Over at www.okctalk.com a couple of posters were so upset over last week’s news that Devon was cutting the floor count from 54 to 50. One even suggested the company should just move to Houston.
Bizarre, bizarre, bizarre.
I still don’t think anyone can grasp what this project and the spin-off TIF streetscape and park program will do to downtown. I’m not sure I have a good grasp either. It reminds me of the early days covering downtown, when I sat listening to plans for the Bricktown Canal. I was listening to all the right people, I was looking at the plans, but at the end of the day I didn’t truly grasp the magnitude of the project until it was virtually done.
I’m really hoping those of you truly interested in downtown took the time to read Doug Loudenback’s post on Core to Shore. It is truly a huge investment of time and effort, and does a good job reflecting all the different issues, opinions and ideas surrounding this somewhat controversial project.
I was visiting with Blake Wade tonight. The Untitled Art(space) Gallery on NE 3 really needs the community’s support right now. I’m going to try to book an OKC Central video there soon. It’s a great asset for downtown, unlike anything else in that it allows so much interactivity and has hosted so many great artists in residence. I’m wondering if the folks at Urban Neighbors might be able to bend their rules a bit on hosting requirements and find a way to bring their crowd to the gallery as a way to give it more publicity.
Come to think of it, I’m throwing this out as a challenge to Urban Neighbors. I’ve already written a column about the gallery, but there’s nothing stopping me from writing more about here on the blog.
That’s pretty much the end to my rambling. I’ll admit I’ve been a bit distracted at night these days – the gallys are in for the new Skirvin book I’ve written with Jack Money and it’s set to go to printers in about two to three weeks. It’s designed and published by the same great folks who helped us create “OKC Second Time Around” and it’s very similar in tone, look and feel to that first book.
W.B. Skirvin, in my humble opinion, may have been one of the most entertaining, womanizing, drinking oil wildcatting scoundrels and visionaries this city has ever seen.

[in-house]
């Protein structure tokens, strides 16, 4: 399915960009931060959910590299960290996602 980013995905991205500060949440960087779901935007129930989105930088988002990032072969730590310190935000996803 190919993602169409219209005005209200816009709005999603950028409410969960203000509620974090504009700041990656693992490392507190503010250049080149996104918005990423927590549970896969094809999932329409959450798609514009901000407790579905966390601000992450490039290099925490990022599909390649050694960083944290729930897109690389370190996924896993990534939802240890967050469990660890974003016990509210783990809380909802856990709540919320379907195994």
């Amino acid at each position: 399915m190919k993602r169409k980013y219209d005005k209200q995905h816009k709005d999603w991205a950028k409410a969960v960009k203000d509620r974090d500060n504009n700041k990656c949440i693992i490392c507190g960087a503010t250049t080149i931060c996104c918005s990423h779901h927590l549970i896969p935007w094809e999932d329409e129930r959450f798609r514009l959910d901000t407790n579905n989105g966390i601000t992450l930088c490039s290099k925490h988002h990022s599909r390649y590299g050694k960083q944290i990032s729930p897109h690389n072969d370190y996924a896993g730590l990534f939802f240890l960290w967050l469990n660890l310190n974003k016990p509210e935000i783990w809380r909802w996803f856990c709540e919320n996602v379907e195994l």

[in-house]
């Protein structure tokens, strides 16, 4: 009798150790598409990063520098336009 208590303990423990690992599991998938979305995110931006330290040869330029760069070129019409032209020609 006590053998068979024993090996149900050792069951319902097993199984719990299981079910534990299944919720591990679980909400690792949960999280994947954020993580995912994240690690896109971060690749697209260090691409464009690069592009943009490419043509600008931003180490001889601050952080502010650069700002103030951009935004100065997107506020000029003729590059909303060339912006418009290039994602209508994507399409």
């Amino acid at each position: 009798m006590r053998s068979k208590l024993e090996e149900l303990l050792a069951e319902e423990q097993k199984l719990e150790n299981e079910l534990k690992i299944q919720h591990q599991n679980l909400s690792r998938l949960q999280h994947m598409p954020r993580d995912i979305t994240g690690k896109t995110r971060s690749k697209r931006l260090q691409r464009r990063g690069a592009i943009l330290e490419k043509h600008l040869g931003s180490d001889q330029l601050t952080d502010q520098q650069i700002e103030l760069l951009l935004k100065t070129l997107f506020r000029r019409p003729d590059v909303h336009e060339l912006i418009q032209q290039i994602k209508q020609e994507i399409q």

Let’s start a list of wireless spots downtown, shall we? Here’s what I got:
Beatnix – 136 NW 13
The Buzz – 120 N Robinson
Coffee Slingers – 1015 N Broadway
Cox Convention Center – Broadway and Sheridan
Harvey Street Grill – 212 N Harvey
Hooters – 111 E California
Java Dave’s Coffee – 10 NE 10
IHOP – 401 E California
MidTown Deli – 1215 N Walker
Prairie Thunder Baking Company – 1114 Classen Drive
Ronald J. Norick Downtown Library – 300 Park
NOTE: This post is restricted to compiling a list of wireless internet sites. Thank you.
My good friend Doug Loudenback has put in considerable time putting together what may very well be the most exhaustive look at Core to Shore by anyone in this city. It’s a lot of reading, but if you’re confused by Core to Shore, if you think you’re being spun by various interests, if you want to see all the various sides of this somewhat controversial proposal (a lot of prominent people I know are unhappy with it but have yet to say so publicly), then take the time and go here.
Feel free to come back here and tell me what you think.
PS: I have taken Doug’s comments to heart about my inconsistent use of categories – I have gone back and done so on every item relating to Core to Shore over the past three months. I will go back and edit more posts as time allows and will be more vigilant about coding in the future.